Economic growth is not the solution to eradicating global poverty, warned Olivier De Schutter, the UN Special Rapporteur on extreme poverty and human rights. According to De Schutter, the traditional strategy of promoting economic growth to fight poverty has created a planet on the brink of climate collapse, with an elite hoarding wealth while millions live in extreme poverty.

In his report to the UN Human Rights Council, De Schutter detailed the environmental destruction and inequality caused by current economic policies. He urged governments and international organizations to stop using GDP as a measure of progress and to focus on human rights and social well-being.

De Schutter stressed that the obsession with economic growth favors the rich and damages the planet’s vital ecosystems. He suggested that economic policies should guarantee basic rights such as access to social services and a clean and sustainable environment.

The report highlights that economic growth in the Global South has failed to lift people out of poverty. Wealth in these countries often depends on labor exploitation and resource extraction to benefit the global North and pay foreign debt. De Schutter argued that even in low-income countries where growth is necessary, development should focus on social and environmental well-being rather than increasing GDP.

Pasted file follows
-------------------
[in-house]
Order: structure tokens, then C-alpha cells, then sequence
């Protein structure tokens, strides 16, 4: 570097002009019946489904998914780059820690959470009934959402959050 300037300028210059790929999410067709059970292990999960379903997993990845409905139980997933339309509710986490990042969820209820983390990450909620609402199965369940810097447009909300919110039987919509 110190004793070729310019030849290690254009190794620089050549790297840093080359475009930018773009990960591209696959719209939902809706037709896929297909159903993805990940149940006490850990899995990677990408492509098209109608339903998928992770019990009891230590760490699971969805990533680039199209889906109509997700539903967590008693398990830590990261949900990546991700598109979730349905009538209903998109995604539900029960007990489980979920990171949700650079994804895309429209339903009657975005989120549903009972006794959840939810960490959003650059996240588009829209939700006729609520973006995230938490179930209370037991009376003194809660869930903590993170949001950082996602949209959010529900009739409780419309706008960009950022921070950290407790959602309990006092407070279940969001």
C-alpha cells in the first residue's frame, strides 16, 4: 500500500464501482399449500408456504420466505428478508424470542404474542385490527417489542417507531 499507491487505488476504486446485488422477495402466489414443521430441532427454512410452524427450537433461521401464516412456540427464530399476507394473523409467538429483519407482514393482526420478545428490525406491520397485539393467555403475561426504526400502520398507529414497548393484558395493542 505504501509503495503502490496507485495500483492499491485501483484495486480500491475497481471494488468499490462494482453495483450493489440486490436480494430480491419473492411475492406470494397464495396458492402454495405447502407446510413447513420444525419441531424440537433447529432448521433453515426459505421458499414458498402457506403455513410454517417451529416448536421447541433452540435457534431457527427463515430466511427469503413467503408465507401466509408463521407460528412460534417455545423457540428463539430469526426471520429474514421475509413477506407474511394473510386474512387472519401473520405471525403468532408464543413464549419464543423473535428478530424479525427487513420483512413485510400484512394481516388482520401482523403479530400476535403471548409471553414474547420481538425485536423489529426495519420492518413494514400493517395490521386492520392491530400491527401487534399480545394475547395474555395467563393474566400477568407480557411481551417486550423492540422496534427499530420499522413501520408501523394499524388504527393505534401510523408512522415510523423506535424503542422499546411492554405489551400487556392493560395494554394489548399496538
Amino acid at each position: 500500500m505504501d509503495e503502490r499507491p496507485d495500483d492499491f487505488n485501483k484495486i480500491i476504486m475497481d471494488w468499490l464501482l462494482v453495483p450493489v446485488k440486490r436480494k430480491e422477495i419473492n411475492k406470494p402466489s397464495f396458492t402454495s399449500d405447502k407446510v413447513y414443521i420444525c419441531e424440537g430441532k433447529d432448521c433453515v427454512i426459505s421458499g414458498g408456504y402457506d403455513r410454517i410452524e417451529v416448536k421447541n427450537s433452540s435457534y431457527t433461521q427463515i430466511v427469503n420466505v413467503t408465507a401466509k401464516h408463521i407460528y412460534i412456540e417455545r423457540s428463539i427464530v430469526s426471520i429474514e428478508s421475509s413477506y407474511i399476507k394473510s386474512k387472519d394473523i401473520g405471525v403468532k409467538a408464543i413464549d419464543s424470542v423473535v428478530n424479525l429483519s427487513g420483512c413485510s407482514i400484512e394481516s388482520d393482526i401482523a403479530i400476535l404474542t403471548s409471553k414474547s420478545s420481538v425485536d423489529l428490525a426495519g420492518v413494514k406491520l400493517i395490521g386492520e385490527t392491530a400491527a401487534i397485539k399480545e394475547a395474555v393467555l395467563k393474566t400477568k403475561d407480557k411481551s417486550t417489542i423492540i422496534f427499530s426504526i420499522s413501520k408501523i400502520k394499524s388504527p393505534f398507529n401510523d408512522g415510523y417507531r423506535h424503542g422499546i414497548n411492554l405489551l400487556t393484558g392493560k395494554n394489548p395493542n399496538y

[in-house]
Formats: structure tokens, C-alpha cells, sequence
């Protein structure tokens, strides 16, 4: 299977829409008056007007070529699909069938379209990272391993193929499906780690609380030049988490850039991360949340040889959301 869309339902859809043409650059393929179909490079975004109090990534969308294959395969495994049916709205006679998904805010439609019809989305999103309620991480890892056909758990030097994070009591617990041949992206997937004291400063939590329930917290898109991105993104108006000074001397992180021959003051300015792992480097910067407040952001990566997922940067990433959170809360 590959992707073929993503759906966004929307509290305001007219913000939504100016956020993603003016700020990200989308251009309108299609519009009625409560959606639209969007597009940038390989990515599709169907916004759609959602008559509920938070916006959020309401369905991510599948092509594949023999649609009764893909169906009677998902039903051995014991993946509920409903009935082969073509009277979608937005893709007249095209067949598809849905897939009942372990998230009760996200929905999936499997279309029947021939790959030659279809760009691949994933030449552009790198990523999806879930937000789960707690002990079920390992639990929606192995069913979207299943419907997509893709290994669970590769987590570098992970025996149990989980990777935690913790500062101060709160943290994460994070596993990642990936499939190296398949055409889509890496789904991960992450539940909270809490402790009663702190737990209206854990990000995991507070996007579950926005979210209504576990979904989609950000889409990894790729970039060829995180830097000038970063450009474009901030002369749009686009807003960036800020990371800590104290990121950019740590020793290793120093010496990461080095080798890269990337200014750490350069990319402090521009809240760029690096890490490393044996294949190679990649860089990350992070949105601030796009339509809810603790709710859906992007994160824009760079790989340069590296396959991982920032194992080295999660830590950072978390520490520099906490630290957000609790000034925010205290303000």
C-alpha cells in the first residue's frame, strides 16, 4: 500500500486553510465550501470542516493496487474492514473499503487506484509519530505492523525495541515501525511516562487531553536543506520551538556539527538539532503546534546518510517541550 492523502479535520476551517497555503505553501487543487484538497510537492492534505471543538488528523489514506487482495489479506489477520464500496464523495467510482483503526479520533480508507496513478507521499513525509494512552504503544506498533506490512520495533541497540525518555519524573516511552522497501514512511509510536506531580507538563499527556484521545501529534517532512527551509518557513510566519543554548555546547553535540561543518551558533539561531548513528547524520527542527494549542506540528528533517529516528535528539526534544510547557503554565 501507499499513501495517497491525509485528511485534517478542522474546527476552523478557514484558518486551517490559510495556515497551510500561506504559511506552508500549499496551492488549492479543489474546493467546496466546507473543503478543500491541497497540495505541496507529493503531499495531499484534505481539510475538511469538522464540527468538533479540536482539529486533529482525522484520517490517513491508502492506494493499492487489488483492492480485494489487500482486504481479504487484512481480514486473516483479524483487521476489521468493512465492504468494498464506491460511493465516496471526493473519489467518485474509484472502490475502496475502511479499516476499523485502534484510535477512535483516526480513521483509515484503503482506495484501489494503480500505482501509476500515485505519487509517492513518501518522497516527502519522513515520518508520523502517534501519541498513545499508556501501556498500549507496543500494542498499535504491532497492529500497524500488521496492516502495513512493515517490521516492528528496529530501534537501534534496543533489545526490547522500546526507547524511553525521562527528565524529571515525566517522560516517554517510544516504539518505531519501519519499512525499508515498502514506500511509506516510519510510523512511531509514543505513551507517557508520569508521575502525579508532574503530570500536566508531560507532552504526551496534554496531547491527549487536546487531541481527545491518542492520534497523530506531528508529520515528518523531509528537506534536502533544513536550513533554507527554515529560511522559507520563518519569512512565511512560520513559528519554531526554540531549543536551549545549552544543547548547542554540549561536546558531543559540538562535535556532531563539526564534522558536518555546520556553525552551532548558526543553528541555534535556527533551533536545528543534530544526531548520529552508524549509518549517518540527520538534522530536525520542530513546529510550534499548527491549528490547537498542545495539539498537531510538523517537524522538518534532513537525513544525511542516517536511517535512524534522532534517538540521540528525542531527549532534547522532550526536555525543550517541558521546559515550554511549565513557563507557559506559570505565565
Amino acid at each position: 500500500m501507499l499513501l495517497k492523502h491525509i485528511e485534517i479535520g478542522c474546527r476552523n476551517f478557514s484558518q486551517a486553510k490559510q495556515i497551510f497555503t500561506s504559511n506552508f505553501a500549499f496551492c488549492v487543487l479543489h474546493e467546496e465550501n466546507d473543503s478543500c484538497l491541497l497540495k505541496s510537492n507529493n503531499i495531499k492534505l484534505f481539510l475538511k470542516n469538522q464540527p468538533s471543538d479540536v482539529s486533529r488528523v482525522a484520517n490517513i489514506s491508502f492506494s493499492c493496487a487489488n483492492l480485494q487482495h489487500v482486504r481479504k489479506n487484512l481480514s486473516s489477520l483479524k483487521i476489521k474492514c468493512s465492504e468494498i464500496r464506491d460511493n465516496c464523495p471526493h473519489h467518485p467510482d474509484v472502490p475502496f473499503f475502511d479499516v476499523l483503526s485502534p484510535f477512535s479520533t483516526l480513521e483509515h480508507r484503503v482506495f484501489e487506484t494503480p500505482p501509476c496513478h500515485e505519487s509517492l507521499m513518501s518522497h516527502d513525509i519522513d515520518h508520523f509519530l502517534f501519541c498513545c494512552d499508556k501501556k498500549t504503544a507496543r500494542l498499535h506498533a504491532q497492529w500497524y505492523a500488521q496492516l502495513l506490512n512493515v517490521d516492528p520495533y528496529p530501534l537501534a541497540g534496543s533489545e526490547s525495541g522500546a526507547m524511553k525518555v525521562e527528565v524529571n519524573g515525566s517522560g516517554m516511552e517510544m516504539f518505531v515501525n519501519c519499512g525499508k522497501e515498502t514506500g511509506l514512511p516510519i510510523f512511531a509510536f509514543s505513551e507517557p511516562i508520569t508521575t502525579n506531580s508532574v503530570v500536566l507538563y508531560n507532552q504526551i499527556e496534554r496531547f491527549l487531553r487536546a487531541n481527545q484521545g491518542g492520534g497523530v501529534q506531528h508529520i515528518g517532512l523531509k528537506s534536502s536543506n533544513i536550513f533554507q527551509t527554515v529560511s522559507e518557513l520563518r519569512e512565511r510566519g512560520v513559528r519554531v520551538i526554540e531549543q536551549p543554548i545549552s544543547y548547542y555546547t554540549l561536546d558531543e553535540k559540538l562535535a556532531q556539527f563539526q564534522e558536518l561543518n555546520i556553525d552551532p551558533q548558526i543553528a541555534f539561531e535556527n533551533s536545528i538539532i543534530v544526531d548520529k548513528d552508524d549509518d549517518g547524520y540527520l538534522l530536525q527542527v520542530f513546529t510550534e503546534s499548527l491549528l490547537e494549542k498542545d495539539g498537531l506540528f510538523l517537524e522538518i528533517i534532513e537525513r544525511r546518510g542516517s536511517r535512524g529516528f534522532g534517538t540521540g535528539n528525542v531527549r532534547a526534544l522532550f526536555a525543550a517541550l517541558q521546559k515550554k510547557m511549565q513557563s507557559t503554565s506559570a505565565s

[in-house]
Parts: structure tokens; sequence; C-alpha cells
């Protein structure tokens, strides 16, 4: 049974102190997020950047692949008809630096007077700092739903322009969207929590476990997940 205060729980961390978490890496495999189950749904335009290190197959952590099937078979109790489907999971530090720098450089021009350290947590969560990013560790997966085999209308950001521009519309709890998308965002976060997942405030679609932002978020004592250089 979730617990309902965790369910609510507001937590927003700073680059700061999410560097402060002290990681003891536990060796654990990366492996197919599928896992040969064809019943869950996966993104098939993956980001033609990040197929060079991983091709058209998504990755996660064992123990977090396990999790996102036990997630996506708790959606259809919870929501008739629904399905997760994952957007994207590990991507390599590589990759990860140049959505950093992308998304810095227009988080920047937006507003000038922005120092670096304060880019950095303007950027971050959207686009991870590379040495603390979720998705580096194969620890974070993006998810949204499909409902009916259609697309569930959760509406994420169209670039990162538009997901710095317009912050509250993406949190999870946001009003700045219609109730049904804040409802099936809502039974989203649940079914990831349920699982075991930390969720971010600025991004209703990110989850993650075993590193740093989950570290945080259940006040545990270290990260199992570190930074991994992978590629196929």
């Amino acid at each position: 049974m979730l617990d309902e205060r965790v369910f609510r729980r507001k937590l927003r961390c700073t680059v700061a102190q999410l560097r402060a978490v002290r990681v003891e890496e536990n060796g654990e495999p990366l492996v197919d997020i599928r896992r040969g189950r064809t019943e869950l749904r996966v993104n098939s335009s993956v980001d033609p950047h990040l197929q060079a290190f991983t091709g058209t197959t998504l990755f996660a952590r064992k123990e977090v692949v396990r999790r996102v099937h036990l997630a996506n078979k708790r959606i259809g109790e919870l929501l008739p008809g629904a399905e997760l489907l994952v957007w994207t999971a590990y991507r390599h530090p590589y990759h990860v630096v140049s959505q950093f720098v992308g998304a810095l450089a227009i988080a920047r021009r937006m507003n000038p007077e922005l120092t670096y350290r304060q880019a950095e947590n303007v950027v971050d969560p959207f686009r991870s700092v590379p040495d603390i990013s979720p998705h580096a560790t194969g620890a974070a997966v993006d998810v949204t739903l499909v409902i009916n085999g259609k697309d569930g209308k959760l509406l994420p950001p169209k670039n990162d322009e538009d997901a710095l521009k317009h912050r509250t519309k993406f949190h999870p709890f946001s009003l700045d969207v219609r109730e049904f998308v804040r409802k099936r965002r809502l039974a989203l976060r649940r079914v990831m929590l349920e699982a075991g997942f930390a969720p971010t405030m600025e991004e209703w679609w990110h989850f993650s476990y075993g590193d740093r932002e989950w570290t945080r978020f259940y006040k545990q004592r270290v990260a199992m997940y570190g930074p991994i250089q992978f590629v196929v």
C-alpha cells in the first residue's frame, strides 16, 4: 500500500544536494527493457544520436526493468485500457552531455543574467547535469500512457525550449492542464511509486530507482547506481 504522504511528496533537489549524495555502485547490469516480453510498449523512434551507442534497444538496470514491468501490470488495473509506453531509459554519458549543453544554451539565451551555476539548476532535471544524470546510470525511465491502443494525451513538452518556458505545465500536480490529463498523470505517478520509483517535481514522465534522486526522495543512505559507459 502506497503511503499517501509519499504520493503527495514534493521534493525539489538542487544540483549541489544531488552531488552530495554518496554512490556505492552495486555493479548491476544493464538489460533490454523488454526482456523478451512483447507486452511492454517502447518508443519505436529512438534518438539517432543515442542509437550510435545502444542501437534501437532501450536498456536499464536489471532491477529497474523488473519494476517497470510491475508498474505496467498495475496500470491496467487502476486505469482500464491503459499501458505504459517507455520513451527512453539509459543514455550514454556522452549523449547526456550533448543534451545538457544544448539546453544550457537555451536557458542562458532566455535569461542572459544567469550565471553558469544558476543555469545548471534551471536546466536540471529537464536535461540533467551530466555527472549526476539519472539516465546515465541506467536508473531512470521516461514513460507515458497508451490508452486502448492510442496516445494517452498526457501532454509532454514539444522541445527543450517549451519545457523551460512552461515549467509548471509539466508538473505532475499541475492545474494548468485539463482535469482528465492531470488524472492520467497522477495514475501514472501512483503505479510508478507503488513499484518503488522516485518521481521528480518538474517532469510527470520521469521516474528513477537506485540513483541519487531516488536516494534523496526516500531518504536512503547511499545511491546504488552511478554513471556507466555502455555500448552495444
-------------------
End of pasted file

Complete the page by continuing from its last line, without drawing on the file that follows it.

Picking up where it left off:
De Schutter called for a radical shift in the fight against poverty, promoting a human rights-based economy that prioritizes public services and social protection. He advocated debt restructuring and cancellation, and the financing of public services through progressive inheritance, wealth, and carbon taxes. He also stressed the need for greater international cooperation against tax evasion.

The Special Rapporteur noted that blind faith in economic growth limits imaginative solutions to poverty. He will propose concrete measures such as rejecting GDP as an indicator of progress, ensuring government-supported jobs, valuing unpaid care and domestic work, setting minimum wages, and capping the wealth generated by destructive industries.

Olivier De Schutter, appointed UN Special Rapporteur on extreme poverty and human rights in May 2020, works independently and voluntarily as part of the Special Procedures of the UN Human Rights Council.